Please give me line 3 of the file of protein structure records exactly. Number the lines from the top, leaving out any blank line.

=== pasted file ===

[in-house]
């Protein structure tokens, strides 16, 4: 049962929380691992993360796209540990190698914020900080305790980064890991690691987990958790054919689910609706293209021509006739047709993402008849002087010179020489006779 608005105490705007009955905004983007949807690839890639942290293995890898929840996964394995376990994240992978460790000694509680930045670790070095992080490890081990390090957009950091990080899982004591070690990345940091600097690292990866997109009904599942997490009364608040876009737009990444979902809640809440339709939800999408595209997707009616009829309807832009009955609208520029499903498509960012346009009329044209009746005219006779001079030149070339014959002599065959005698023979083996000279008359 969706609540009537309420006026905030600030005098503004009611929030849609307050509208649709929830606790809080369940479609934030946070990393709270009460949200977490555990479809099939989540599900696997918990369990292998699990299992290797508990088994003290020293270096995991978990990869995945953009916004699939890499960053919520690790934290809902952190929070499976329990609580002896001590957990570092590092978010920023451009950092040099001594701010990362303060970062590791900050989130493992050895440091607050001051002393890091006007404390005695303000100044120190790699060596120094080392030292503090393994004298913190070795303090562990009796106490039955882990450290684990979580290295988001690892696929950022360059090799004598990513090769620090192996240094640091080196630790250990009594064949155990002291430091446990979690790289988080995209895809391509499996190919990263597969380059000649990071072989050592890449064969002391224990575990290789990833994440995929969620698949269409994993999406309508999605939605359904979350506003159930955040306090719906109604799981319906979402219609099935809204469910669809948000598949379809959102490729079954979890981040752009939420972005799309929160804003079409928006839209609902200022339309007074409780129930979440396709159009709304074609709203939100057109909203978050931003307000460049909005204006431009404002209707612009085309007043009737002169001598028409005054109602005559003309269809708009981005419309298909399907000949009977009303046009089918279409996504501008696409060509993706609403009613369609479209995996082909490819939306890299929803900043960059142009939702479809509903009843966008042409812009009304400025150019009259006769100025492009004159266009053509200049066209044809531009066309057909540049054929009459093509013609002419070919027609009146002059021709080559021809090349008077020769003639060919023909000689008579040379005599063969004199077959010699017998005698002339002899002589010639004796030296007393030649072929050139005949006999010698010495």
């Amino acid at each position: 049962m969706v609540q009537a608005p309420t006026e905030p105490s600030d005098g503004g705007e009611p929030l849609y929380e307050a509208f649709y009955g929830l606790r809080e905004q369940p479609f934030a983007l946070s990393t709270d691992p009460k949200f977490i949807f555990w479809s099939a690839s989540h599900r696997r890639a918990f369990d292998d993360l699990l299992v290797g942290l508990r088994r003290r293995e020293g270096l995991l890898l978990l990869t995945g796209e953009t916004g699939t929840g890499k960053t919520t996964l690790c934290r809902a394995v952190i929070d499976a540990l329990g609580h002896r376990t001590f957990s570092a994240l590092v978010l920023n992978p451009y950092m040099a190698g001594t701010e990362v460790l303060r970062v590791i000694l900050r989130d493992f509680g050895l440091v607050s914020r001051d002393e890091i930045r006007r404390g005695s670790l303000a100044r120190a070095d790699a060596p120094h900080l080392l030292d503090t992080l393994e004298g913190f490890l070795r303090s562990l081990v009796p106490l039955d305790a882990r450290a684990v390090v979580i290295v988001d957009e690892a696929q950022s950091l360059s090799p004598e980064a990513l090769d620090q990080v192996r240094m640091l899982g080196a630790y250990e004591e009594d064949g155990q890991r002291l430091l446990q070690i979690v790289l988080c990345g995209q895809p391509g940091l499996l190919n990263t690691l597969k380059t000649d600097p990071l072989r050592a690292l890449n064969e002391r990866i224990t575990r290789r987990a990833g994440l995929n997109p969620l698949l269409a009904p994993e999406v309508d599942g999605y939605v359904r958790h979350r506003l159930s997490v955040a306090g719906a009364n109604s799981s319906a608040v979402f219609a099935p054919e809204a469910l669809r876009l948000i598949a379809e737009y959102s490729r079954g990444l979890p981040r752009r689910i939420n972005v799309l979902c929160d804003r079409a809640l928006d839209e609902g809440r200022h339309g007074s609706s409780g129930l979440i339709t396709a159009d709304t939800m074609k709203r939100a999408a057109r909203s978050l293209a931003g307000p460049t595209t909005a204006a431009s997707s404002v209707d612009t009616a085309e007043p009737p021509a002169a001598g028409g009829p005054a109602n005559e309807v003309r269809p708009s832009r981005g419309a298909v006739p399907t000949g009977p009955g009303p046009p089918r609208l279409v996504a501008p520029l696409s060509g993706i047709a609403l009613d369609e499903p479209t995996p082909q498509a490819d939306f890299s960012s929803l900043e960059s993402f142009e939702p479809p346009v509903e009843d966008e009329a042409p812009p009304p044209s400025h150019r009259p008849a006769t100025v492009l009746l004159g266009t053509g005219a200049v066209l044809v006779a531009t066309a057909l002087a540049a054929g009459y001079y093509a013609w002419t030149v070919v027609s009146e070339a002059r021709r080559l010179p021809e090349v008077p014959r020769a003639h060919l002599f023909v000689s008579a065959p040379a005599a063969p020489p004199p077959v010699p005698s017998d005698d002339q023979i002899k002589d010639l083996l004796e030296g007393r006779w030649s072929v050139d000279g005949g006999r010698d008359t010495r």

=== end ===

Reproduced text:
């Amino acid at each position: 049962m969706v609540q009537a608005p309420t006026e905030p105490s600030d005098g503004g705007e009611p929030l849609y929380e307050a509208f649709y009955g929830l606790r809080e905004q369940p479609f934030a983007l946070s990393t709270d691992p009460k949200f977490i949807f555990w479809s099939a690839s989540h599900r696997r890639a918990f369990d292998d993360l699990l299992v290797g942290l508990r088994r003290r293995e020293g270096l995991l890898l978990l990869t995945g796209e953009t916004g699939t929840g890499k960053t919520t996964l690790c934290r809902a394995v952190i929070d499976a540990l329990g609580h002896r376990t001590f957990s570092a994240l590092v978010l920023n992978p451009y950092m040099a190698g001594t701010e990362v460790l303060r970062v590791i000694l900050r989130d493992f509680g050895l440091v607050s914020r001051d002393e890091i930045r006007r404390g005695s670790l303000a100044r120190a070095d790699a060596p120094h900080l080392l030292d503090t992080l393994e004298g913190f490890l070795r303090s562990l081990v009796p106490l039955d305790a882990r450290a684990v390090v979580i290295v988001d957009e690892a696929q950022s950091l360059s090799p004598e980064a990513l090769d620090q990080v192996r240094m640091l899982g080196a630790y250990e004591e009594d064949g155990q890991r002291l430091l446990q070690i979690v790289l988080c990345g995209q895809p391509g940091l499996l190919n990263t690691l597969k380059t000649d600097p990071l072989r050592a690292l890449n064969e002391r990866i224990t575990r290789r987990a990833g994440l995929n997109p969620l698949l269409a009904p994993e999406v309508d599942g999605y939605v359904r958790h979350r506003l159930s997490v955040a306090g719906a009364n109604s799981s319906a608040v979402f219609a099935p054919e809204a469910l669809r876009l948000i598949a379809e737009y959102s490729r079954g990444l979890p981040r752009r689910i939420n972005v799309l979902c929160d804003r079409a809640l928006d839209e609902g809440r200022h339309g007074s609706s409780g129930l979440i339709t396709a159009d709304t939800m074609k709203r939100a999408a057109r909203s978050l293209a931003g307000p460049t595209t909005a204006a431009s997707s404002v209707d612009t009616a085309e007043p009737p021509a002169a001598g028409g009829p005054a109602n005559e309807v003309r269809p708009s832009r981005g419309a298909v006739p399907t000949g009977p009955g009303p046009p089918r609208l279409v996504a501008p520029l696409s060509g993706i047709a609403l009613d369609e499903p479209t995996p082909q498509a490819d939306f890299s960012s929803l900043e960059s993402f142009e939702p479809p346009v509903e009843d966008e009329a042409p812009p009304p044209s400025h150019r009259p008849a006769t100025v492009l009746l004159g266009t053509g005219a200049v066209l044809v006779a531009t066309a057909l002087a540049a054929g009459y001079y093509a013609w002419t030149v070919v027609s009146e070339a002059r021709r080559l010179p021809e090349v008077p014959r020769a003639h060919l002599f023909v000689s008579a065959p040379a005599a063969p020489p004199p077959v010699p005698s017998d005698d002339q023979i002899k002589d010639l083996l004796e030296g007393r006779w030649s072929v050139d000279g005949g006999r010698d008359t010495r």